Sometimes speaking the truth about God, being passionate for the faith,
can sound irrational;
it can sound ridiculous;
it can sound like what it sounded to those on that Pentecost Day
– it can sound like, well, it can sound like we’re drunk!
And so very often we try to contain it…
To Sunday mornings perhaps…
If we keep our “God-talk” to church, then maybe people won’t
think we’re one of those religious ‘fanatics’
One of those who sound like we might be drunk.
And that is a problem I see with the concept
of the Holy Spirit holes in those medieval churches.
It seems like the purpose was to let in the Holy Spirit…
…and then to keep it there.
To keep it contained within the four walls.
To restrict it to that worship service.
To limit it to those people who were gathered.
But the fact of the matter is,
the Holy Spirit cannot be contained, restricted, or limited.
The Holy Spirit blows where it will.
A better use of the Holy Spirit holes, I think
would be to let the Spirit out rather than in!
And that in a sense is what is happening this weekend at St. James.
14 young people will affirm their faith tomorrow at their Confirmation.
They will affirm for themselves the promises
that their families and friends
made for them at baptism.
And then we will pray for the Holy Spirit to be upon them with the laying on of hands.
I don’t know about you – but I think this is the most moving part of the service.
I’ve asked our Confirmands to especially pay attention to this part,
as Pastor Mike and I, Amy and Jim, their Confirmation teachers,
family members and will lay hands
upon each Confirmand as they are on their knees.
For whatever else they remember on this day,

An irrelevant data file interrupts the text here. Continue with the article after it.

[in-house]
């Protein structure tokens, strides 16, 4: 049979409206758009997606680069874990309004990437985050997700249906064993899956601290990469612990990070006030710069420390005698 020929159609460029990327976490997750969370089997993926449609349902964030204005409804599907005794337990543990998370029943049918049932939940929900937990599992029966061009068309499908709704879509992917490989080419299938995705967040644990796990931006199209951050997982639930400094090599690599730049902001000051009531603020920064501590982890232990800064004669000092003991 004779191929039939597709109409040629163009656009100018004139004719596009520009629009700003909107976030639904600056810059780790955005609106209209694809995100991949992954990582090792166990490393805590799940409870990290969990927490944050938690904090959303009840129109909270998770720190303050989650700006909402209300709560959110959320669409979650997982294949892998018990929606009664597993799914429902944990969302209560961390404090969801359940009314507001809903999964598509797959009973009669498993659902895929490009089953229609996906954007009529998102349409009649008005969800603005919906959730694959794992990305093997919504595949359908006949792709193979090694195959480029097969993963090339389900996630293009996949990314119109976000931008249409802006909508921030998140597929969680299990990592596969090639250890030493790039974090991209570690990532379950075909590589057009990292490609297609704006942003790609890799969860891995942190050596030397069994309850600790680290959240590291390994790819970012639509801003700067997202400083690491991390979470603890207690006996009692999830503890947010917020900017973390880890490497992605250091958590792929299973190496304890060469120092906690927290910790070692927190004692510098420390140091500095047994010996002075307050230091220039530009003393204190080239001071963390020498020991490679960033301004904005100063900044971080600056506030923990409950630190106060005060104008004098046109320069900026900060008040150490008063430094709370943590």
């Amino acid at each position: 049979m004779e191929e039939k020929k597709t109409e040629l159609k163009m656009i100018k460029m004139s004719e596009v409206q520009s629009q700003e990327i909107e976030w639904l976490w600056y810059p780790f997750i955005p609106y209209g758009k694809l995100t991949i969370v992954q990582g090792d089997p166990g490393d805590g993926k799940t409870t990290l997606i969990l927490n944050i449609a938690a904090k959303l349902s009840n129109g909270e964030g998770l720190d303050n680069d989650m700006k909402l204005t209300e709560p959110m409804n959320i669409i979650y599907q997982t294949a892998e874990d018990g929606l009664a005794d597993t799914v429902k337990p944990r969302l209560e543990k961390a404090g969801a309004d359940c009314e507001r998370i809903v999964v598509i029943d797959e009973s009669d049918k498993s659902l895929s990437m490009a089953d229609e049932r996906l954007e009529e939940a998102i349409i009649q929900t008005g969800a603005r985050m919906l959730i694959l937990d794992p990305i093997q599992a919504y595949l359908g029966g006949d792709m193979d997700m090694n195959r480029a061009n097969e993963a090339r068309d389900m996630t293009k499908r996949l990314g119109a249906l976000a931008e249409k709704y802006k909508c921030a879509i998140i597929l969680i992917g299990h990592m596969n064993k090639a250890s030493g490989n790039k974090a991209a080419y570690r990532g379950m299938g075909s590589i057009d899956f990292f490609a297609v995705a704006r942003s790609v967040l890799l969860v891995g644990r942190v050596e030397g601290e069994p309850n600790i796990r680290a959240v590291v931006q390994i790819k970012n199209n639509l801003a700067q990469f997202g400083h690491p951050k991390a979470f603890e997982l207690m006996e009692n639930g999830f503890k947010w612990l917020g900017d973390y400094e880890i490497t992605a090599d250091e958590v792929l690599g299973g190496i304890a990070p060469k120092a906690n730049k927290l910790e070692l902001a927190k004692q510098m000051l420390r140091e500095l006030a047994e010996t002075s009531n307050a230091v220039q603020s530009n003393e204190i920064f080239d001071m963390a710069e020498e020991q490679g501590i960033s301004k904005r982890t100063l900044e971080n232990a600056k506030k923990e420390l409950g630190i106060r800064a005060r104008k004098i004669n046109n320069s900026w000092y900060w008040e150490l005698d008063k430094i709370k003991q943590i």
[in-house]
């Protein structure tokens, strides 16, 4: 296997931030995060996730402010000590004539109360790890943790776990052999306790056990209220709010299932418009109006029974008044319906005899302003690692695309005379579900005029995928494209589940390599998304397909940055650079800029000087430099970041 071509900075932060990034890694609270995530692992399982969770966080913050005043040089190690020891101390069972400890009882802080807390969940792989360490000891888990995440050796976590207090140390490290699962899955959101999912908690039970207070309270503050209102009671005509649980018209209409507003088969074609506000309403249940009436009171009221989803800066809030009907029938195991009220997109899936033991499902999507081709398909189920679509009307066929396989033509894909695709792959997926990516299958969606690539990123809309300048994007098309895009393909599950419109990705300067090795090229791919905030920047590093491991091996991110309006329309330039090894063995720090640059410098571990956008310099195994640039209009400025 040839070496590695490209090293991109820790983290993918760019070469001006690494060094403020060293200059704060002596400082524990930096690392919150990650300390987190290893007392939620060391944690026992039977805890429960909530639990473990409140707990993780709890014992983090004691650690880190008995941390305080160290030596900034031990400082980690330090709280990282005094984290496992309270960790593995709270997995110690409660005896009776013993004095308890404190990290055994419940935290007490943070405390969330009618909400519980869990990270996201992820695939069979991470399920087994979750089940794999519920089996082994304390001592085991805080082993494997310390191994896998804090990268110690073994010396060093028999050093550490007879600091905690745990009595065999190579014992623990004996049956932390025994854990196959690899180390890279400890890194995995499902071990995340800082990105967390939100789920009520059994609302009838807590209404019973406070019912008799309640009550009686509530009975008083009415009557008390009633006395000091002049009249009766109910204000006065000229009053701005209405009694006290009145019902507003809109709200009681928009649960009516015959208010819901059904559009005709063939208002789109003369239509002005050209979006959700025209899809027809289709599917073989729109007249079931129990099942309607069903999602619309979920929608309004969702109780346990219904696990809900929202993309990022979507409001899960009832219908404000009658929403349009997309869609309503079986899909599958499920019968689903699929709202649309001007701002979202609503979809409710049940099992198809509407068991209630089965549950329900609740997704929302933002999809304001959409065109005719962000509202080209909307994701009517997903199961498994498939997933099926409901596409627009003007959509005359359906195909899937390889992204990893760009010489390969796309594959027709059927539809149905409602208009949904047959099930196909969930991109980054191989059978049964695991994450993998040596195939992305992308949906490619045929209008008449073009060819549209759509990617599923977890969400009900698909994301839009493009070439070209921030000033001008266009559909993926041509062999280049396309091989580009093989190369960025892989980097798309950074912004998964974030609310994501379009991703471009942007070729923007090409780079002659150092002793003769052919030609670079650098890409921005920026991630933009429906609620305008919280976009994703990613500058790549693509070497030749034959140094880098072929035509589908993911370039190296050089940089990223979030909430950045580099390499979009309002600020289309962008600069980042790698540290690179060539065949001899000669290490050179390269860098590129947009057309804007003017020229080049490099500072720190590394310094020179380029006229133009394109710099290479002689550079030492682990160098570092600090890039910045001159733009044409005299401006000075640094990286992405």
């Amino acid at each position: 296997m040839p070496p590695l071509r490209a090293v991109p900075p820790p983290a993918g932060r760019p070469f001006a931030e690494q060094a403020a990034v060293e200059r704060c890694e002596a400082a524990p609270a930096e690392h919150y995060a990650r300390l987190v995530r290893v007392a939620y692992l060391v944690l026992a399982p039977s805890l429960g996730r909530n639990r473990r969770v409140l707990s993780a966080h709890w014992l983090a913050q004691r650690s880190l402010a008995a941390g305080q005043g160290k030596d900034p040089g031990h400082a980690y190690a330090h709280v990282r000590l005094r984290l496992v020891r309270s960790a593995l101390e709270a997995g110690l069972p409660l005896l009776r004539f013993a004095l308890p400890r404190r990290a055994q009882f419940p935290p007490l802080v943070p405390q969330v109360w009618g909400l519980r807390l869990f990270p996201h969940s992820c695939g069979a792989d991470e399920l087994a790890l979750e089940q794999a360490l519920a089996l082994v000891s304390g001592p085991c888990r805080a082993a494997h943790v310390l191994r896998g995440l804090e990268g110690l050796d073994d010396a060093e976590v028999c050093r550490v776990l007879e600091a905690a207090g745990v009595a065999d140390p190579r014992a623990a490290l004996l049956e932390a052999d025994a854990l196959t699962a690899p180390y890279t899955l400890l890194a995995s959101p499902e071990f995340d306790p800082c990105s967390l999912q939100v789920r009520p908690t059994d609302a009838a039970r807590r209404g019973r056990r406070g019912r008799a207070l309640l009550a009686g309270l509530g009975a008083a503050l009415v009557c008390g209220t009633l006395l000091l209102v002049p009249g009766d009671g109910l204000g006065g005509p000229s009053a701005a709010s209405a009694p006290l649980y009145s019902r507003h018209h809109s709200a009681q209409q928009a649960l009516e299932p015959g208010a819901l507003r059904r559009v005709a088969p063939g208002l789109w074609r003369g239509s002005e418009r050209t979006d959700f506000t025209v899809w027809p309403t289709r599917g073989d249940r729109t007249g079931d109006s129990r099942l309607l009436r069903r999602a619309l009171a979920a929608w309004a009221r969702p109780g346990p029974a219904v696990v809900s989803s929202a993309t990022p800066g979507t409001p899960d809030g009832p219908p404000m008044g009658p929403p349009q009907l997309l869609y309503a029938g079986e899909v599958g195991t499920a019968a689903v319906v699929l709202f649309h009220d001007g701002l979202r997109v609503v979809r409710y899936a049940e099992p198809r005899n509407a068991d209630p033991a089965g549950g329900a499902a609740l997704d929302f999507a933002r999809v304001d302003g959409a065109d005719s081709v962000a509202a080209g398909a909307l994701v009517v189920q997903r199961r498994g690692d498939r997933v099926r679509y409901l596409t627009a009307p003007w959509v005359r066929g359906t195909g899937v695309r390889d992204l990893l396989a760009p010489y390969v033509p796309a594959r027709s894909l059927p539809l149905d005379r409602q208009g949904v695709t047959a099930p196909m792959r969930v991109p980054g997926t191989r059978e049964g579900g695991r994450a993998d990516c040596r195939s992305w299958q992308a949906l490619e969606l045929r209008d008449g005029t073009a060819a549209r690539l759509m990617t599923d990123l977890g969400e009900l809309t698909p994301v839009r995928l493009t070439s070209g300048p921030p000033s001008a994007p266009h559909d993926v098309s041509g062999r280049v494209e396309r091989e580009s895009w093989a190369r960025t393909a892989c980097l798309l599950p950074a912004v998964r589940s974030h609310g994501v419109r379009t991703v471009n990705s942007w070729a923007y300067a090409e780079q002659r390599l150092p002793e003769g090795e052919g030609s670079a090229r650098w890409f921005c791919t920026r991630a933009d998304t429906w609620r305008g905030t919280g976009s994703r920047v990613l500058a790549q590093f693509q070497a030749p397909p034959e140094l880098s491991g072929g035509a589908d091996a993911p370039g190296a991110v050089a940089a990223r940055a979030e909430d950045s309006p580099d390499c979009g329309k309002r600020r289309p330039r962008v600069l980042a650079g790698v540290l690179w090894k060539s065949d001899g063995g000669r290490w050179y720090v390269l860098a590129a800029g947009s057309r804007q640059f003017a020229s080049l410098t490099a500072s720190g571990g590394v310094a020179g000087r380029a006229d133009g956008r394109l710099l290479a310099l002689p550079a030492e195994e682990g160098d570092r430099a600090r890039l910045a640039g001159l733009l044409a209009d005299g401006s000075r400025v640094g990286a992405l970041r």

I hope that they will know and feel the blessing of this entire congregation
on their heads.
We will pray for the Holy Spirit because all of us know –
we can’t do this thing called faith alone –
and thank God we don’t have to.
Through the laying on of hands
we will pray that the spirit of wisdom and understanding
be upon Kelsey and Elise and Jason and Olivia.
We will pray that the spirit of counsel and might
be upon Seth and Katie and Carrie.
We will pray that the spirit of knowledge and fear of the Lord
be upon Michael and Chelsea and Owen.
We will pray that the spirit of joy in God’s presence
be upon Landon and Larry and Braden
both now and forever.
And then we will pray that those Holy Spirit Holes in our church be opened —
not to keep anything in –
but to send them out.
Sometimes it’s kind of scary sending young people out.
What was the prophet Joel thinking
that sons and daughters shall prophesy
and young men see visions!
Dare we allow them to?
Dare we open those holes?
In faith, yes we do.
We say that they are ready.
They’ve been prepared.
They’ve worshipped with us,
prayed with us,
played with us,
studied with us.
And now it’s time to unleash the power of the Spirit.
To open the Holy Spirit holes for them…
and to watch and listen to where it takes them!
Sons and daughters shall prophesy!
Young men shall see visions!
Let us watch and listen!